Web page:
There are a few ways that pilots are aware of potentially turbulent areas.
The most obvious way is just by looking outside and observing the sky. Large billowing clouds, called cumulus clouds, indicated pockets of unstable air (the clouds are rising because the air under them is as well). If the pilots must fly through these clouds then its a safe bet that there will be some turbulence.
Just like using your eyes, except the radar can see further through haze and other clouds. Typically this is useful for finding embedded thunderstorms, but it can also be useful to find areas of potential turbulence.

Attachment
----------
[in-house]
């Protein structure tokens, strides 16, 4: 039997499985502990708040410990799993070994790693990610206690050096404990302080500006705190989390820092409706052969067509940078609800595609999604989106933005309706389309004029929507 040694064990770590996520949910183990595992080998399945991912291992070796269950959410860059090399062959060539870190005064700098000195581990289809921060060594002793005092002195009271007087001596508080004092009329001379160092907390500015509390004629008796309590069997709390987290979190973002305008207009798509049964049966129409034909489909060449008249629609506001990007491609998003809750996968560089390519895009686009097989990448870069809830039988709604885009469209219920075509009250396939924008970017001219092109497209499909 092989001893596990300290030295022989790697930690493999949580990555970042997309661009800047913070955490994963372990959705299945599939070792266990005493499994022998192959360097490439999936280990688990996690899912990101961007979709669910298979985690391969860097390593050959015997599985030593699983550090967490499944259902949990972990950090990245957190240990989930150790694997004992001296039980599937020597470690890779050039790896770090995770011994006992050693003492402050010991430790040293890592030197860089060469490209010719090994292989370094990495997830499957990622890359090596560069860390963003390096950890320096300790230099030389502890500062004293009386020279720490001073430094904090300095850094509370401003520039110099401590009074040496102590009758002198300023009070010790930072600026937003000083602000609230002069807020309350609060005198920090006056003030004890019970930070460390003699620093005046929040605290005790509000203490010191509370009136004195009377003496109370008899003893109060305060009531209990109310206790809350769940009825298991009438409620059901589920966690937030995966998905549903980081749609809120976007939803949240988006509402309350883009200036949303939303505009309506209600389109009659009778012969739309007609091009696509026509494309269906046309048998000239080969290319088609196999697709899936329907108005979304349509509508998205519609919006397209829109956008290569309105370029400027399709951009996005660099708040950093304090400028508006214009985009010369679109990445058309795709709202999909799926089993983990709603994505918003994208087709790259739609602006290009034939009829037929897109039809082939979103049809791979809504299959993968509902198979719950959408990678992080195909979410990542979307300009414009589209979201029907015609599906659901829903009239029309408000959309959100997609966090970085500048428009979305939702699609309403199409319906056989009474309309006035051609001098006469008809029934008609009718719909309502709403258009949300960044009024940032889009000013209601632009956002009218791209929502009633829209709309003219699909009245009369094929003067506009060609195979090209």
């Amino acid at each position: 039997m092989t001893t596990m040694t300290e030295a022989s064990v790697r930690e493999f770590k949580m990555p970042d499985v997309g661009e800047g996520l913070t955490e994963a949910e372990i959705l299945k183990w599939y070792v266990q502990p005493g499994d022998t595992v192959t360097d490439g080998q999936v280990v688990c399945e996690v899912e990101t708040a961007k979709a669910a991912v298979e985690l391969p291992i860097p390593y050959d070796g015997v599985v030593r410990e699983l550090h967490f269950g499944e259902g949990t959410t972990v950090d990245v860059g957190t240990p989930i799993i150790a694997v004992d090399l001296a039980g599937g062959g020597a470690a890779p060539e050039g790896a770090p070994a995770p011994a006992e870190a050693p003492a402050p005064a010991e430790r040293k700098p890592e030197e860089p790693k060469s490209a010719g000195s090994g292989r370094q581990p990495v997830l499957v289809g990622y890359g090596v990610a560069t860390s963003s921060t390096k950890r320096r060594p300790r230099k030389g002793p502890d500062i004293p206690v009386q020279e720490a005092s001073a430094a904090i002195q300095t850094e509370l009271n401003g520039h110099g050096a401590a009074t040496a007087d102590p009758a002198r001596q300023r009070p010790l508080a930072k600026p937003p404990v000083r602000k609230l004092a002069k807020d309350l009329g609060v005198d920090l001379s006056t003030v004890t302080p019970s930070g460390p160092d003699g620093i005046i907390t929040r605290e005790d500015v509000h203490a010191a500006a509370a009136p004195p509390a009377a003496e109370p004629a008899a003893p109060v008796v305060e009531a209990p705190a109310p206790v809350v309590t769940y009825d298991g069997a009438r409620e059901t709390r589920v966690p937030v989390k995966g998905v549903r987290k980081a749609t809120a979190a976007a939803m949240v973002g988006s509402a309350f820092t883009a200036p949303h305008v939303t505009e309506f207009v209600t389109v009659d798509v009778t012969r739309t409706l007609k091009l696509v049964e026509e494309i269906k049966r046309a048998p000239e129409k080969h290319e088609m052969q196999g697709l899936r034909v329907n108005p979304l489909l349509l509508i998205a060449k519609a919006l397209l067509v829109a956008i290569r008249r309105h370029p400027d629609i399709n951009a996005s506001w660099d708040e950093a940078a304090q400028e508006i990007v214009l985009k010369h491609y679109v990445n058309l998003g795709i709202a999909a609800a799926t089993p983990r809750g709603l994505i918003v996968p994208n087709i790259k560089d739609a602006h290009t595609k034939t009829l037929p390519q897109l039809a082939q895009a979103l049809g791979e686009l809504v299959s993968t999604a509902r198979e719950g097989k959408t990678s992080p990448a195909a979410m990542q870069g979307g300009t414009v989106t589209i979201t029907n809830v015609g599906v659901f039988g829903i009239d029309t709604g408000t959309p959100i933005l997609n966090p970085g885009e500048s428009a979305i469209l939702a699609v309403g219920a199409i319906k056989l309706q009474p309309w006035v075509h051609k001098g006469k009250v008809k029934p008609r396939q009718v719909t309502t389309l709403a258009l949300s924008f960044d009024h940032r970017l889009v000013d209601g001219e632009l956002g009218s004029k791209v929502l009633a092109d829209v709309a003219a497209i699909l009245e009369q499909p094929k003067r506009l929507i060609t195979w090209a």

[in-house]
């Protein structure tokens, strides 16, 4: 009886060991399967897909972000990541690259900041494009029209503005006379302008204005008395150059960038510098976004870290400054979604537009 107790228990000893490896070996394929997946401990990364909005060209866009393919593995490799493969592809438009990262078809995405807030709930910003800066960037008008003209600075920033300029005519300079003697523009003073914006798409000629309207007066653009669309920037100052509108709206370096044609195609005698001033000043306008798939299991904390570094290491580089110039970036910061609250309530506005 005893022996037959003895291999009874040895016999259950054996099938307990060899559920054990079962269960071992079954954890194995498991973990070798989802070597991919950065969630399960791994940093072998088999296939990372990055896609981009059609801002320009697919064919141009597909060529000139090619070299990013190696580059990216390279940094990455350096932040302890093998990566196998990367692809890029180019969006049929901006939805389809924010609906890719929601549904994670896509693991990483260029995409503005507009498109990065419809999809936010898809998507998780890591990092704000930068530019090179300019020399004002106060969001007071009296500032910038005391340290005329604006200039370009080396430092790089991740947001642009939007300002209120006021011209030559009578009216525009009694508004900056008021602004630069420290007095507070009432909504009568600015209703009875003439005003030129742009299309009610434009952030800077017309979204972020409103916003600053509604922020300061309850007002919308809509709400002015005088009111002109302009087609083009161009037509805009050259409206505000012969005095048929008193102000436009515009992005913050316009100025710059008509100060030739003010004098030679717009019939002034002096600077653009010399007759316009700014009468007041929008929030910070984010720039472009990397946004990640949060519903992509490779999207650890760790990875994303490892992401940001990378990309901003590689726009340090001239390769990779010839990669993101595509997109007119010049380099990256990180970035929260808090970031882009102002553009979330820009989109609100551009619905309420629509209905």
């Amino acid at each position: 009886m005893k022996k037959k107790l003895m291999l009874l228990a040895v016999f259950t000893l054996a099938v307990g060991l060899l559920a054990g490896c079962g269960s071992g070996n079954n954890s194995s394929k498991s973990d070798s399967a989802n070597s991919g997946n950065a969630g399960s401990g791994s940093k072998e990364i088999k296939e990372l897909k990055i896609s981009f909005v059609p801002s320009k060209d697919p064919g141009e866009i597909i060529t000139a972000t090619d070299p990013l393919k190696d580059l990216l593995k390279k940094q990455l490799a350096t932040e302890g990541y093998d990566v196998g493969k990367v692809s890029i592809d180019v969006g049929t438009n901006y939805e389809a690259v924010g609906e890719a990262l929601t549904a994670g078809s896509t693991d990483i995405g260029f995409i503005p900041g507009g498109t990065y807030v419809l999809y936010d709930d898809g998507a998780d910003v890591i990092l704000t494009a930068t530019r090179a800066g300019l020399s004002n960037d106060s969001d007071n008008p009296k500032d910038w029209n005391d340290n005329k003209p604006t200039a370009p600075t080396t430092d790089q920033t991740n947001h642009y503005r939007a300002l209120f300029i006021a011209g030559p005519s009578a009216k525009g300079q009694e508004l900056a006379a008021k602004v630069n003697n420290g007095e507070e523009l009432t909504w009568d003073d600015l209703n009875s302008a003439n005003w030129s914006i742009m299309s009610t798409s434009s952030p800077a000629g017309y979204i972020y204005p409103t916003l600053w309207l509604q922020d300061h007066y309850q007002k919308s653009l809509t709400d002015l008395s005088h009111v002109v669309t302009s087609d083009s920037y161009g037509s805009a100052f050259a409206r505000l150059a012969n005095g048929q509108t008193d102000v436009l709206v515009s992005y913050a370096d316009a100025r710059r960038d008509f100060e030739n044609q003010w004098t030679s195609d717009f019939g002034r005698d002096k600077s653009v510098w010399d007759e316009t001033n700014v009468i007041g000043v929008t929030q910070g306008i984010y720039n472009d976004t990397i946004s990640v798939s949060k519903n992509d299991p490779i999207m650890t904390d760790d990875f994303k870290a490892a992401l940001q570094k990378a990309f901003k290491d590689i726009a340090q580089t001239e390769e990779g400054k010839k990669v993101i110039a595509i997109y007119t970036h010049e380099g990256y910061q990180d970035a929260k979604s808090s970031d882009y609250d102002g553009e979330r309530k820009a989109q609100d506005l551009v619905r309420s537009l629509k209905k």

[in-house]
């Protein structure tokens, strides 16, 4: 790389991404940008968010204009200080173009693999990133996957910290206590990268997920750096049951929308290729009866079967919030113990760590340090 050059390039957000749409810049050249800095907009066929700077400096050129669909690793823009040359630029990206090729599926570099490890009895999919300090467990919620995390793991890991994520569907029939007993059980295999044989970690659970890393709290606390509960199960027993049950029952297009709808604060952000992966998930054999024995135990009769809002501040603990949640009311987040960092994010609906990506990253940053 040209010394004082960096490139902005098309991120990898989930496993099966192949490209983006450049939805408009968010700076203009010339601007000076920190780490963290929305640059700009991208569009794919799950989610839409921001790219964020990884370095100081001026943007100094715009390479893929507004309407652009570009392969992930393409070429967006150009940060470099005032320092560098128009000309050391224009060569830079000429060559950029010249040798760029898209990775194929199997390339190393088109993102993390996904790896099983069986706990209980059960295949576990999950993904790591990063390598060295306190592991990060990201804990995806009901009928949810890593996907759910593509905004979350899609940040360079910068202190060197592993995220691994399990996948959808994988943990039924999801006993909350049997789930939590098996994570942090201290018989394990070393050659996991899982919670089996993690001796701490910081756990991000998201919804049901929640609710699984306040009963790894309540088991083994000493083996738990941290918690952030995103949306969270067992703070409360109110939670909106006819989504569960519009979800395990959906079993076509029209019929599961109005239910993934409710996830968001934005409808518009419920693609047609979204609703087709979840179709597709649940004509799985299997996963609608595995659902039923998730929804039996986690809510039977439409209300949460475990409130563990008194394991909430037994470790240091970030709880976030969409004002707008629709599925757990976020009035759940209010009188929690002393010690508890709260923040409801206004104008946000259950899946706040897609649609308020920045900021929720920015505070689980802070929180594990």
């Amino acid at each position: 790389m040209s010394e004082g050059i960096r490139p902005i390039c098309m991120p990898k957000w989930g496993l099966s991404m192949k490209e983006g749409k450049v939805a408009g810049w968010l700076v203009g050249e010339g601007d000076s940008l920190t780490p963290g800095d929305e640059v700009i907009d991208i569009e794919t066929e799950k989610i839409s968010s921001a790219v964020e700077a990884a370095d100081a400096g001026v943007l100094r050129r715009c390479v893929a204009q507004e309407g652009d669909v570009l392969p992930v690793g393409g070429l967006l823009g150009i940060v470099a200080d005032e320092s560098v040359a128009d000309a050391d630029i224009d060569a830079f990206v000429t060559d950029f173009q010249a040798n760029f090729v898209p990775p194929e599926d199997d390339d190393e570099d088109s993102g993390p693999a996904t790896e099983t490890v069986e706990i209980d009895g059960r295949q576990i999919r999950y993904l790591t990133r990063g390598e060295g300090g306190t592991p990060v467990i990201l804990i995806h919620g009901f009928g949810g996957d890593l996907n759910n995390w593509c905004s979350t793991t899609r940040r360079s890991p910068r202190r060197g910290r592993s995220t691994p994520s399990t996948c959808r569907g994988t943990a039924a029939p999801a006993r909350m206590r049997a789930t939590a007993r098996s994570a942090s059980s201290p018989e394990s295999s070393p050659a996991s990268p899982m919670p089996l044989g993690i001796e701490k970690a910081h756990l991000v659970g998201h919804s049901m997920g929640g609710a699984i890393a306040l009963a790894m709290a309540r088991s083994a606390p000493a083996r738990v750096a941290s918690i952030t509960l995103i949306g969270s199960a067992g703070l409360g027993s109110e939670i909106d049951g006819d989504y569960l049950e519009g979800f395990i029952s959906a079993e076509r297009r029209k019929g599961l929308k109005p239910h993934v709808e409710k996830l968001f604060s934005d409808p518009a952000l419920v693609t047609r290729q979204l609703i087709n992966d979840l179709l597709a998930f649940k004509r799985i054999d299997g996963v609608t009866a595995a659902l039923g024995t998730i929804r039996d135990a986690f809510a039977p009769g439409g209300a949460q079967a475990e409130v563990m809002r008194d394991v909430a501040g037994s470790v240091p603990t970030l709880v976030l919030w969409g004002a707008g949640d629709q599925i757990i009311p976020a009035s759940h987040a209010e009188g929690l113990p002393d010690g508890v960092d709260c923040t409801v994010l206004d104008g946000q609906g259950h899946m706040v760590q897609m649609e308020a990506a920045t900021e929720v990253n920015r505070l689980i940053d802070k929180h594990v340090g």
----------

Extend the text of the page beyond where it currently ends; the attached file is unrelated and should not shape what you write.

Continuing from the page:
Pilots talk. Both to each other and to air traffic controllers. En route controllers frequently ask pilots for "PIREPS" (pilot reports), to build an accurate picture of the flight conditions at different altitudes. Often commercial aircraft will request to change altitudes or deviate around weather/ turbulence, so it is in the best interest of the controller to know ahead of time where the bad flight conditions are, and have a game plan of how to route traffic. This makes it much easier for the controller to route traffic, rather than getting request after request from individual aircraft.